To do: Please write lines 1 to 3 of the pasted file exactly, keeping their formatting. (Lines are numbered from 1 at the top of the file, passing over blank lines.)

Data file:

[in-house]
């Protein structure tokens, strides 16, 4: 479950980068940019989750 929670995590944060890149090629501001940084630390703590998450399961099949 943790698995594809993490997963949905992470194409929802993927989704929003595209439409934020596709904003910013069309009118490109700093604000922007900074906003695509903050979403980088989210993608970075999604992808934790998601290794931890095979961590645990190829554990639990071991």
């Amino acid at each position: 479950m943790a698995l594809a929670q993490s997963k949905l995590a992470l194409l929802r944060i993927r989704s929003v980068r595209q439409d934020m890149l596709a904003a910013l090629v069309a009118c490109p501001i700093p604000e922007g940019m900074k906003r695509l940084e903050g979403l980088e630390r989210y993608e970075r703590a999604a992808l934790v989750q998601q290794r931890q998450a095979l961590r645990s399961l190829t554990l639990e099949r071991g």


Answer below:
[in-house]
């Protein structure tokens, strides 16, 4: 479950980068940019989750 929670995590944060890149090629501001940084630390703590998450399961099949 943790698995594809993490997963949905992470194409929802993927989704929003595209439409934020596709904003910013069309009118490109700093604000922007900074906003695509903050979403980088989210993608970075999604992808934790998601290794931890095979961590645990190829554990639990071991």
């Amino acid at each position: 479950m943790a698995l594809a929670q993490s997963k949905l995590a992470l194409l929802r944060i993927r989704s929003v980068r595209q439409d934020m890149l596709a904003a910013l090629v069309a009118c490109p501001i700093p604000e922007g940019m900074k906003r695509l940084e903050g979403l980088e630390r989210y993608e970075r703590a999604a992808l934790v989750q998601q290794r931890q998450a095979l961590r645990s399961l190829t554990l639990e099949r071991g």